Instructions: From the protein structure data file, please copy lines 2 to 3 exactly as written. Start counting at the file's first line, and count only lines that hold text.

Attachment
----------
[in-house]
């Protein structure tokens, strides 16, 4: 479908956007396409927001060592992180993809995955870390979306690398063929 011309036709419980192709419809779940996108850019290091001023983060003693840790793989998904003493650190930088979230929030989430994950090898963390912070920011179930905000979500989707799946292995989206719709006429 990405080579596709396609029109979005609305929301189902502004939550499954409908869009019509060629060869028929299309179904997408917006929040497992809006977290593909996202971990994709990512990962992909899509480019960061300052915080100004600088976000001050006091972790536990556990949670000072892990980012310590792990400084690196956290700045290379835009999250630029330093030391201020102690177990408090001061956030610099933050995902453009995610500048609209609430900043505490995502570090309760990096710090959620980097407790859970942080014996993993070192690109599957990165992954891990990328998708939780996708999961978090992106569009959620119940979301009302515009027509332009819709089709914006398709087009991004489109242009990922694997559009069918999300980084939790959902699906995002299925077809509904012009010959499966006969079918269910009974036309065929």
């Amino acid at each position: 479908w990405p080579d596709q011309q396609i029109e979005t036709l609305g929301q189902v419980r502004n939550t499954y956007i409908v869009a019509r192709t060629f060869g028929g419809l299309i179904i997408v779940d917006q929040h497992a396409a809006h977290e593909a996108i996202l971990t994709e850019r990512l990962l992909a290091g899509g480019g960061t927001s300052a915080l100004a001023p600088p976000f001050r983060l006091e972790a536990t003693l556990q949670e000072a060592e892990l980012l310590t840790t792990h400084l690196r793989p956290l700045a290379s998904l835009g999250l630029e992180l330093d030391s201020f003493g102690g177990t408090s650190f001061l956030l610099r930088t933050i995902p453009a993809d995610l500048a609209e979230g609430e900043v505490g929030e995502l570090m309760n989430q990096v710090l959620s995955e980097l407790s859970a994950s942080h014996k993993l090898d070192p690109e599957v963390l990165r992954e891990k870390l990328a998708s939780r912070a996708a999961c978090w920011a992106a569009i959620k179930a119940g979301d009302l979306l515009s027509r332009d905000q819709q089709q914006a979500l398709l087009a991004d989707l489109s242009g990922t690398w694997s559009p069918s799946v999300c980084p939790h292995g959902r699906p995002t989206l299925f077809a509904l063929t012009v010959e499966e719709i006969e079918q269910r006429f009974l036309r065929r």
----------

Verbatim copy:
């Protein structure tokens, strides 16, 4: 479908956007396409927001060592992180993809995955870390979306690398063929 011309036709419980192709419809779940996108850019290091001023983060003693840790793989998904003493650190930088979230929030989430994950090898963390912070920011179930905000979500989707799946292995989206719709006429 990405080579596709396609029109979005609305929301189902502004939550499954409908869009019509060629060869028929299309179904997408917006929040497992809006977290593909996202971990994709990512990962992909899509480019960061300052915080100004600088976000001050006091972790536990556990949670000072892990980012310590792990400084690196956290700045290379835009999250630029330093030391201020102690177990408090001061956030610099933050995902453009995610500048609209609430900043505490995502570090309760990096710090959620980097407790859970942080014996993993070192690109599957990165992954891990990328998708939780996708999961978090992106569009959620119940979301009302515009027509332009819709089709914006398709087009991004489109242009990922694997559009069918999300980084939790959902699906995002299925077809509904012009010959499966006969079918269910009974036309065929």
């Amino acid at each position: 479908w990405p080579d596709q011309q396609i029109e979005t036709l609305g929301q189902v419980r502004n939550t499954y956007i409908v869009a019509r192709t060629f060869g028929g419809l299309i179904i997408v779940d917006q929040h497992a396409a809006h977290e593909a996108i996202l971990t994709e850019r990512l990962l992909a290091g899509g480019g960061t927001s300052a915080l100004a001023p600088p976000f001050r983060l006091e972790a536990t003693l556990q949670e000072a060592e892990l980012l310590t840790t792990h400084l690196r793989p956290l700045a290379s998904l835009g999250l630029e992180l330093d030391s201020f003493g102690g177990t408090s650190f001061l956030l610099r930088t933050i995902p453009a993809d995610l500048a609209e979230g609430e900043v505490g929030e995502l570090m309760n989430q990096v710090l959620s995955e980097l407790s859970a994950s942080h014996k993993l090898d070192p690109e599957v963390l990165r992954e891990k870390l990328a998708s939780r912070a996708a999961c978090w920011a992106a569009i959620k179930a119940g979301d009302l979306l515009s027509r332009d905000q819709q089709q914006a979500l398709l087009a991004d989707l489109s242009g990922t690398w694997s559009p069918s799946v999300c980084p939790h292995g959902r699906p995002t989206l299925f077809a509904l063929t012009v010959e499966e719709i006969e079918q269910r006429f009974l036309r065929r």